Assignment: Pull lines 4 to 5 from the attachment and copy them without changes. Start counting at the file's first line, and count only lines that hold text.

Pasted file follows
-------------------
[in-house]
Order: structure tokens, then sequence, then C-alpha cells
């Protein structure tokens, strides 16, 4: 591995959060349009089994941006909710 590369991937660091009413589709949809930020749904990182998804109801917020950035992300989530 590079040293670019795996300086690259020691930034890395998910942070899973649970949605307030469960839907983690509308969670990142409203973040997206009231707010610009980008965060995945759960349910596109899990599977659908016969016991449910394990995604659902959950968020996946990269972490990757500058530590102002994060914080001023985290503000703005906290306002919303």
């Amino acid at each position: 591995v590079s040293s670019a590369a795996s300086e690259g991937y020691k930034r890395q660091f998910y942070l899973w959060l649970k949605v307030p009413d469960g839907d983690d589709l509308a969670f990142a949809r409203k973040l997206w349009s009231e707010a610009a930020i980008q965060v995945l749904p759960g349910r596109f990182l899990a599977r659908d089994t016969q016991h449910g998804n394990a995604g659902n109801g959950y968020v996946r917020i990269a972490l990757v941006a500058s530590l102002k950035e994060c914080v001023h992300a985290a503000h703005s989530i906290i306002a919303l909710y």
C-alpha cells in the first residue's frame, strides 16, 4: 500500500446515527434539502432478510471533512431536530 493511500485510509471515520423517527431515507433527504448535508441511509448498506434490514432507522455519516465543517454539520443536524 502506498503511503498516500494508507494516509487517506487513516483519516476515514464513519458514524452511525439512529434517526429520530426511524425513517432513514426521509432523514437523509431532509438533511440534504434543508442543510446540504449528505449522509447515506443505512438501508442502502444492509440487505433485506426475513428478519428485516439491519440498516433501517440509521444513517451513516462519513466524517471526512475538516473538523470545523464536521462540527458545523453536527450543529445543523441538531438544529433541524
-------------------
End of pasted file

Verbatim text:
């Amino acid at each position: 591995v590079s040293s670019a590369a795996s300086e690259g991937y020691k930034r890395q660091f998910y942070l899973w959060l649970k949605v307030p009413d469960g839907d983690d589709l509308a969670f990142a949809r409203k973040l997206w349009s009231e707010a610009a930020i980008q965060v995945l749904p759960g349910r596109f990182l899990a599977r659908d089994t016969q016991h449910g998804n394990a995604g659902n109801g959950y968020v996946r917020i990269a972490l990757v941006a500058s530590l102002k950035e994060c914080v001023h992300a985290a503000h703005s989530i906290i306002a919303l909710y």
C-alpha cells in the first residue's frame, strides 16, 4: 500500500446515527434539502432478510471533512431536530 493511500485510509471515520423517527431515507433527504448535508441511509448498506434490514432507522455519516465543517454539520443536524 502506498503511503498516500494508507494516509487517506487513516483519516476515514464513519458514524452511525439512529434517526429520530426511524425513517432513514426521509432523514437523509431532509438533511440534504434543508442543510446540504449528505449522509447515506443505512438501508442502502444492509440487505433485506426475513428478519428485516439491519440498516433501517440509521444513517451513516462519513466524517471526512475538516473538523470545523464536521462540527458545523453536527450543529445543523441538531438544529433541524